United States: Energy Future Holdings Loses Round Three In Fight Over Liability For Make-Whole Premiums (Update)

Last Updated: February 2 2017
Article by Bruce Bennett, Brad B. Erens, Scott J. Greenberg and Mark Douglas
Most Read Contributor in United States, September 2019

On November 17, 2016, the Third Circuit Court of Appeals issued a highly anticipated ruling in the chapter 11 reorganization of Energy Future Holdings Corp. ("EFH"), invalidating one of the aspects of EFH's confirmed chapter 11 plan. In Del. Tr. Co. v. Energy Future Intermediate Holding Co. LLC (In re Energy Future Holdings Corp.), 842 F.3d 247 (3d Cir. 2016), a three-judge panel of the Third Circuit reversed lower court rulings disallowing the claims of EFH's noteholders for hundreds of millions of dollars in make-whole premiums allegedly due under their indentures. In so ruling, the court created a rift between courts in the Second and Third Circuits as to whether a company that redeems debt after filing for bankruptcy is obligated to pay make-whole premiums provided for in the governing debt instruments.

EFH filed for chapter 11 protection in the District of Delaware in 2014. The company's pre-bankruptcy capital structure included first-lien and second-lien notes. The indentures for the notes included make-whole provisions designed to protect the noteholders from early redemption.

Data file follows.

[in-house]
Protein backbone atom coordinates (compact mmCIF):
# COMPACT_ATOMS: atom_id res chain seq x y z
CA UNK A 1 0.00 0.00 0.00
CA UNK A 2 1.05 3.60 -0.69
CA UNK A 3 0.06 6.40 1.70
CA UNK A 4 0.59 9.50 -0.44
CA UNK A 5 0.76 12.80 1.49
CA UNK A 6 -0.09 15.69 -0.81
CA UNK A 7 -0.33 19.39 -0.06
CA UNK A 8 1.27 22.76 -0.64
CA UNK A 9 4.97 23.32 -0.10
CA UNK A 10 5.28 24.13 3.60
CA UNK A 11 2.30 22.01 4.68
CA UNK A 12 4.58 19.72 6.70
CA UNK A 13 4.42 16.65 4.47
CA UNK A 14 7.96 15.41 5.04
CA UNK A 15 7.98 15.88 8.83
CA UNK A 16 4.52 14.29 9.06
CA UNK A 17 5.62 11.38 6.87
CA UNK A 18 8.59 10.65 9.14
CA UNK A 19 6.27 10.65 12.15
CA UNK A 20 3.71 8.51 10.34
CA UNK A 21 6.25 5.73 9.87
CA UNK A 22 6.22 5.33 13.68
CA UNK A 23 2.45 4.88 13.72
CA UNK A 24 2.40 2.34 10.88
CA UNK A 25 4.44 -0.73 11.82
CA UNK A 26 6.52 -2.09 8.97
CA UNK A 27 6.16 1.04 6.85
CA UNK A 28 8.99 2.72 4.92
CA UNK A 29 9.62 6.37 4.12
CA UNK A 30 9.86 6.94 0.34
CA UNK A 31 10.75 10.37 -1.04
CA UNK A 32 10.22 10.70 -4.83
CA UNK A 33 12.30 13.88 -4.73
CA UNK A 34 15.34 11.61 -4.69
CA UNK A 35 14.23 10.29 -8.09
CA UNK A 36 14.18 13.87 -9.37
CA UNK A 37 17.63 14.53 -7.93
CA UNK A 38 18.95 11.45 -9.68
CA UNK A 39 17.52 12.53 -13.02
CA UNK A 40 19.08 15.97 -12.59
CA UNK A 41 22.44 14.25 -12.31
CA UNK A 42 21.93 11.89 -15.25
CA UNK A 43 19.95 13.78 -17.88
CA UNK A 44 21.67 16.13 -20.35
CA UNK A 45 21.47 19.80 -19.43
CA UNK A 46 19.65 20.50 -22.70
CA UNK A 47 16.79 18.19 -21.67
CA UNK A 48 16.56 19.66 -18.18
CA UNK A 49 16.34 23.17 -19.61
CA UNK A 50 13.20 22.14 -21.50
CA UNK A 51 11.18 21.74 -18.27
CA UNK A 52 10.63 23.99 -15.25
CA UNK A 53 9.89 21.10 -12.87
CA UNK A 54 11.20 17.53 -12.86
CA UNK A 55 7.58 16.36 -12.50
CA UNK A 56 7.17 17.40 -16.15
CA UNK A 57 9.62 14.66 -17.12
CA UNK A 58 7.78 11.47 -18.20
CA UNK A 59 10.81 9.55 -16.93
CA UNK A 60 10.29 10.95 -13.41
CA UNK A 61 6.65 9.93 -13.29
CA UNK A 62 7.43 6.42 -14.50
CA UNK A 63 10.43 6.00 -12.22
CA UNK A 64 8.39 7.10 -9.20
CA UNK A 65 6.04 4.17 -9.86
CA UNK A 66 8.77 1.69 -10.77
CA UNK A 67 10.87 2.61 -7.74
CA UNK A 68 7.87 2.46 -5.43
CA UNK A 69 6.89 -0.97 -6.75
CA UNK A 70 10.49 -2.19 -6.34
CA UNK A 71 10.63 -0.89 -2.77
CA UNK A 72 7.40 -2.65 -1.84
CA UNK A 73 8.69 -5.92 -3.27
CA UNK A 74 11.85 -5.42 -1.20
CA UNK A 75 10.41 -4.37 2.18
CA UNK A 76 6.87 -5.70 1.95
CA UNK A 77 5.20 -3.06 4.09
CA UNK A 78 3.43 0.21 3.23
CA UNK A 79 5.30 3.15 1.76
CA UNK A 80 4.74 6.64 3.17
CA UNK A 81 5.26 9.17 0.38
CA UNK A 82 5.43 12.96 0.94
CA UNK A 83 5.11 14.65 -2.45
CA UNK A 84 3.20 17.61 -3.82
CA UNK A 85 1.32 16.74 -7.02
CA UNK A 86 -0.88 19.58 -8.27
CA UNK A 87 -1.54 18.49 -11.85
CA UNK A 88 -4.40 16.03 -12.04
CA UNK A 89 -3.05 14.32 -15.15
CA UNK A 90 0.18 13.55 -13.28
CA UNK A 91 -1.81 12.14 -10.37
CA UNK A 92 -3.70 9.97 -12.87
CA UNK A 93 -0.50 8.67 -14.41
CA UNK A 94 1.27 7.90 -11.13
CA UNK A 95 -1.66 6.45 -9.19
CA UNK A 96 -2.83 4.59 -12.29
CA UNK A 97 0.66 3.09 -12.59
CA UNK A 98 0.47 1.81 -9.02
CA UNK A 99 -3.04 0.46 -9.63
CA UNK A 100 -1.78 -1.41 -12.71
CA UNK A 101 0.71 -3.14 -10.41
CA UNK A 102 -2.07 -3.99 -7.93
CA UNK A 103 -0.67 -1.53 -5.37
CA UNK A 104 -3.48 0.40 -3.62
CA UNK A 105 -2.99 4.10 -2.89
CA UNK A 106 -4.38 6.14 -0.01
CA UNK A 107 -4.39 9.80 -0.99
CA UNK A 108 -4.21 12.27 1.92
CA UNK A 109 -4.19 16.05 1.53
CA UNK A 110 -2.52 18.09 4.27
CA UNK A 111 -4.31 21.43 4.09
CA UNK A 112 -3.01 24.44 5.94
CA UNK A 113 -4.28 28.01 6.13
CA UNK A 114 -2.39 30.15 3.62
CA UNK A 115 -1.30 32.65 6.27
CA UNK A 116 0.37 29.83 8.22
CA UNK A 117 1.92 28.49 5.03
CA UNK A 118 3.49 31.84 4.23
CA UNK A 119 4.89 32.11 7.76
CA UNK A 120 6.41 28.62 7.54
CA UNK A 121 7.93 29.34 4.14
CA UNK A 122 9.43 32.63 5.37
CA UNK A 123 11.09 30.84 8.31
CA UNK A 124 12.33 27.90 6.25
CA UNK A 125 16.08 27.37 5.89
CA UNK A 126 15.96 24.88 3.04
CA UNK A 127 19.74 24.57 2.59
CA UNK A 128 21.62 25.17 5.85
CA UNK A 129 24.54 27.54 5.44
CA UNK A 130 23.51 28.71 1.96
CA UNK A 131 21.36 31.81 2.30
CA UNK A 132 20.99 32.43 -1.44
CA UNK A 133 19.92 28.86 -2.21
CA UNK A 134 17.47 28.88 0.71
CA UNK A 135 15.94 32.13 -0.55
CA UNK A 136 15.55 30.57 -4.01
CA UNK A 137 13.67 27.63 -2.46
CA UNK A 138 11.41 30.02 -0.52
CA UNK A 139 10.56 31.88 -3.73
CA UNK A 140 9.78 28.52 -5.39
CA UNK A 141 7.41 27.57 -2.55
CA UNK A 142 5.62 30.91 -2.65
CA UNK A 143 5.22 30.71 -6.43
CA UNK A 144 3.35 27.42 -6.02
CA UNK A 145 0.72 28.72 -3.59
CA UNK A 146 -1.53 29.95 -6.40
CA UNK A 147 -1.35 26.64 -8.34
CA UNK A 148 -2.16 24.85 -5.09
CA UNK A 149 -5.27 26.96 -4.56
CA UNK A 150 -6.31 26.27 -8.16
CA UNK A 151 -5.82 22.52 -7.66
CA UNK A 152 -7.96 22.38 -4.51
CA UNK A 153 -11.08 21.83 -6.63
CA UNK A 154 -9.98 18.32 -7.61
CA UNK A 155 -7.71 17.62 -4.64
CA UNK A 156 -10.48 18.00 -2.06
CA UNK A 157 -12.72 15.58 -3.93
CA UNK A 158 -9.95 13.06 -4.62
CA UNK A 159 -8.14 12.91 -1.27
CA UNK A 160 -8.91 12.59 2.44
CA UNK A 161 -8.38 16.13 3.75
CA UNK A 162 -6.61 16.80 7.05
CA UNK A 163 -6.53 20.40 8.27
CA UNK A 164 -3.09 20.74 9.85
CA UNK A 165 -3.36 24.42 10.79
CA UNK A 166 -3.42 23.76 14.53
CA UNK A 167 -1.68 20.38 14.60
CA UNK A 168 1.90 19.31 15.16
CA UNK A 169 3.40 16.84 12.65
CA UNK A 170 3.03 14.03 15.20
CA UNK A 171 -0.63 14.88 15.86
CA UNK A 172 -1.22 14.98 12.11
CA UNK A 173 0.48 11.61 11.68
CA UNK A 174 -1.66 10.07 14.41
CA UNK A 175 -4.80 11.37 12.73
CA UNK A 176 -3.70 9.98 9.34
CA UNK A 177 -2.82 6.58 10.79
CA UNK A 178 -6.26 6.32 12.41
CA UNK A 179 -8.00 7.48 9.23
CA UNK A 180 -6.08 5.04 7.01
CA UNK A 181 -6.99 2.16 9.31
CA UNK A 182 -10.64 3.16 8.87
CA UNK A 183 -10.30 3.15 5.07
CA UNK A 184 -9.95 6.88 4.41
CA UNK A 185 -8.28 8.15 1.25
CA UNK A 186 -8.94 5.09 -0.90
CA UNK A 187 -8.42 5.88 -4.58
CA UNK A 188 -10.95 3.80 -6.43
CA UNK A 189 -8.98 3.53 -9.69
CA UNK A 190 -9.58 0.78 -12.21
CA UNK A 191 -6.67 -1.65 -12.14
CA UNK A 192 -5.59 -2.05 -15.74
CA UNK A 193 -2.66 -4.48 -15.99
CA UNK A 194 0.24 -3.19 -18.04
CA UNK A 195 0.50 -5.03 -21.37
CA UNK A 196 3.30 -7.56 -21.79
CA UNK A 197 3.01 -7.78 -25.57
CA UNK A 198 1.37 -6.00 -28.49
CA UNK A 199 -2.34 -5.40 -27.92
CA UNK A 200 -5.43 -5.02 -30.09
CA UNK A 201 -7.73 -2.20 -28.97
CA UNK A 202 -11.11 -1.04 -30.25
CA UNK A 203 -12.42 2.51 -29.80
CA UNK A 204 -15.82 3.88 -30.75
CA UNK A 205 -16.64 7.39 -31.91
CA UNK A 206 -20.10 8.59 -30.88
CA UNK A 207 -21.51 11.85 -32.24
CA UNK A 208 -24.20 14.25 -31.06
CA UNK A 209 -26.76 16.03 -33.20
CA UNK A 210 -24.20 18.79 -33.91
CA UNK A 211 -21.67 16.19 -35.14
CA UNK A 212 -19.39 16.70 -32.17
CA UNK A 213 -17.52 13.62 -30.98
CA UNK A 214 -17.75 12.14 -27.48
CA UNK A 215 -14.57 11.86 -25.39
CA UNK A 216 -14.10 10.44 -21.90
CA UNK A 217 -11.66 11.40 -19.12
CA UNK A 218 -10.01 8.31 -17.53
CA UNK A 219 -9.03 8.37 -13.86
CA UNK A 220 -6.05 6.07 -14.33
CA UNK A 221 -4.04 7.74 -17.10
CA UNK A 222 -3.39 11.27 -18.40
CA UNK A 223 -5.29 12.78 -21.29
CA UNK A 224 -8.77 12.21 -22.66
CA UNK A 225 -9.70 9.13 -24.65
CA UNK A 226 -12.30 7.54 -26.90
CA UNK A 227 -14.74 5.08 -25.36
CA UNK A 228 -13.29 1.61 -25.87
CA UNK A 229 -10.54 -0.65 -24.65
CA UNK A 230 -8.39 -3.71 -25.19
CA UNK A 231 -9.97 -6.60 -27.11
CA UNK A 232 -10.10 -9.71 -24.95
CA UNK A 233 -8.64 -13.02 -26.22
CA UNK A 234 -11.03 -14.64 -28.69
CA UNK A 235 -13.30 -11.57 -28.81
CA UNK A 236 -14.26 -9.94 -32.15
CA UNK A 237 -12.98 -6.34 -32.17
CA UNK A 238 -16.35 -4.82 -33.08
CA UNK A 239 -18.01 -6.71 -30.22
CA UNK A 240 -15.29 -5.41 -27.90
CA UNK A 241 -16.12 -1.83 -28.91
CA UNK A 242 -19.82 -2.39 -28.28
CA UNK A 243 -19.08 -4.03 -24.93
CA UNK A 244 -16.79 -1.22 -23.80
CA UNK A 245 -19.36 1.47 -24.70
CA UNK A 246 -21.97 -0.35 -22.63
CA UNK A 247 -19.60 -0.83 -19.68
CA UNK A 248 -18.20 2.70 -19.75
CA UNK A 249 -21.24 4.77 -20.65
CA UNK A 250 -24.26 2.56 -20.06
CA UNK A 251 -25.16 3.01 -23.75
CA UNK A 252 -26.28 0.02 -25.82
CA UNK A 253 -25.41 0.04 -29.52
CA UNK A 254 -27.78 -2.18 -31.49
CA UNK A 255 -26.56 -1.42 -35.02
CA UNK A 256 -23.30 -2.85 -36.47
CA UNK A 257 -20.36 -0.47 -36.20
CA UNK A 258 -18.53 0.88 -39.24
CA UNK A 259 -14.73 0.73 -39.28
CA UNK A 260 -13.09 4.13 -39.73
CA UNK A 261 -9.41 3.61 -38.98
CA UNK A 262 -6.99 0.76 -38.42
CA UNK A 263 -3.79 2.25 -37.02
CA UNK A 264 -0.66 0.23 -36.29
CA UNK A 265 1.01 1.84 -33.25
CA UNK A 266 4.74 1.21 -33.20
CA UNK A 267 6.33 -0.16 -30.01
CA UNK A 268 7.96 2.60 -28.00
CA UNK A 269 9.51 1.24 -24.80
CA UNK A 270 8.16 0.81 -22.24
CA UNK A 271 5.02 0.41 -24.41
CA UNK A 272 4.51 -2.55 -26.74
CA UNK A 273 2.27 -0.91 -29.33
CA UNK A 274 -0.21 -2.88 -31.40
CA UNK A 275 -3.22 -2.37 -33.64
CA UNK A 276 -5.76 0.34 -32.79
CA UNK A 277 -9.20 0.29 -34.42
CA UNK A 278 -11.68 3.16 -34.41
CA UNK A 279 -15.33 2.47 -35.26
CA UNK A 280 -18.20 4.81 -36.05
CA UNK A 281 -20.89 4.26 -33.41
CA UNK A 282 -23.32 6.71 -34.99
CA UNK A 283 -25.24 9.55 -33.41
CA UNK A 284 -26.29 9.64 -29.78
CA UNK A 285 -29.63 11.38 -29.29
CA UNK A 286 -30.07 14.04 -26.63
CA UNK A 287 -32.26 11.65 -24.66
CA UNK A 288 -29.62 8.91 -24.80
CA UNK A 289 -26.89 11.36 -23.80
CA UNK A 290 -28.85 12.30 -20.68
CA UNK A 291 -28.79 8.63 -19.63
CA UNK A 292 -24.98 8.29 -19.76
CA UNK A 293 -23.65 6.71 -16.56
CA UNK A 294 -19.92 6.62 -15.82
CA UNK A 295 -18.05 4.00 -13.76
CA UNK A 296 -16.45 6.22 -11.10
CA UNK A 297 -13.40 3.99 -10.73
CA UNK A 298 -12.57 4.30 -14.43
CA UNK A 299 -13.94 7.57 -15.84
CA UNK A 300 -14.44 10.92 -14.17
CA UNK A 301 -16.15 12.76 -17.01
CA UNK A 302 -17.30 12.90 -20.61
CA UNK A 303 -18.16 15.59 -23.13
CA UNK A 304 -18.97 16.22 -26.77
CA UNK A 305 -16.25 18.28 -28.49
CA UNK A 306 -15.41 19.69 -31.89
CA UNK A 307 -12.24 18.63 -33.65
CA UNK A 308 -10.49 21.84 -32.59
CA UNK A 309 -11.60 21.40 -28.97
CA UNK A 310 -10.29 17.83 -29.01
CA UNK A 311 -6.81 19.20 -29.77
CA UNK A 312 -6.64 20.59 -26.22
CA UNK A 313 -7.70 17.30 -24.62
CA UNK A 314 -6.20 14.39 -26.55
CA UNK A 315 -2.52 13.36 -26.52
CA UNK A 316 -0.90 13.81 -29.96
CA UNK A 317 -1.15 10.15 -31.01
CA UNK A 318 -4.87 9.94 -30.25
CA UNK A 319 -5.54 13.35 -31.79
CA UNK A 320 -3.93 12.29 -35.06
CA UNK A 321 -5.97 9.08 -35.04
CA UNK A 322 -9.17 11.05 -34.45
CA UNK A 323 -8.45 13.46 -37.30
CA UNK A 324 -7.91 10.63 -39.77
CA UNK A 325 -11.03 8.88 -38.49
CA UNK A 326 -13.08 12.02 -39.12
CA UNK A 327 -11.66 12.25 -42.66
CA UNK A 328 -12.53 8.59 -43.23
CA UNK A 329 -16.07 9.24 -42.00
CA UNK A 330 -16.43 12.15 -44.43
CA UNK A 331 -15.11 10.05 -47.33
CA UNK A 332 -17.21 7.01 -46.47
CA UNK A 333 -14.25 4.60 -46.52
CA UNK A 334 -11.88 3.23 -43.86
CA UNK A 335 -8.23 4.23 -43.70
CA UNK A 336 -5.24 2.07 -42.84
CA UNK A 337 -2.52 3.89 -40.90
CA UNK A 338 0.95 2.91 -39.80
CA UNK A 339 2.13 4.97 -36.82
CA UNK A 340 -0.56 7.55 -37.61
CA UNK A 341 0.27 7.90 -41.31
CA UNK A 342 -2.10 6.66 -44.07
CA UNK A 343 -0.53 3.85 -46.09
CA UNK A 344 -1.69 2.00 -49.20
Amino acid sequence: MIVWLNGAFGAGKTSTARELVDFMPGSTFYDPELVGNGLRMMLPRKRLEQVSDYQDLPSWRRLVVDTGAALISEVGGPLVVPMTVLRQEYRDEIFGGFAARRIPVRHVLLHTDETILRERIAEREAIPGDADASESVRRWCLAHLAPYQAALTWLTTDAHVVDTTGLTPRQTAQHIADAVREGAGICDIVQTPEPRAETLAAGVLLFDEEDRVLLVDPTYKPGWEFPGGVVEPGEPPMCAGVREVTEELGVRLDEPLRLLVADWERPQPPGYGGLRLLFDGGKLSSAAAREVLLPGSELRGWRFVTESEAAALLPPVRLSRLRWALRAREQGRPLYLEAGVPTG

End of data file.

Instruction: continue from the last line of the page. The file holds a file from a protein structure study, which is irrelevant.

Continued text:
Specifically, in specifying what constitutes an "Optional Redemption," section 3.07 of each of the indentures provided that "the Issuer may redeem all or a part of the Notes at a redemption price equal to 100% of the principal amount of the Notes redeemed plus the Applicable Premium . . . and accrued and unpaid interest."

The "Applicable Premium"—or make-whole premium—was designed to compensate the noteholders for early redemption of the first- and second-lien notes by paying them a specified percentage of the outstanding principal and stream of anticipated interest payments on the notes until their stated maturity.

Section 6.02 of the first-lien indenture contained an acceleration provision that makes "all outstanding Notes . . . due and payable immediately" if EFH files a bankruptcy petition. The acceleration provision in the second-lien indenture (also section 6.02) was slightly different: it provided that, if EFH files for bankruptcy, "all principal of and premium, if any, interest . . .[,] and any other obligations on the outstanding Notes shall be due and payable immediately[.]" Both indentures gave noteholders the right to "rescind any acceleration [of] the Notes and its consequences."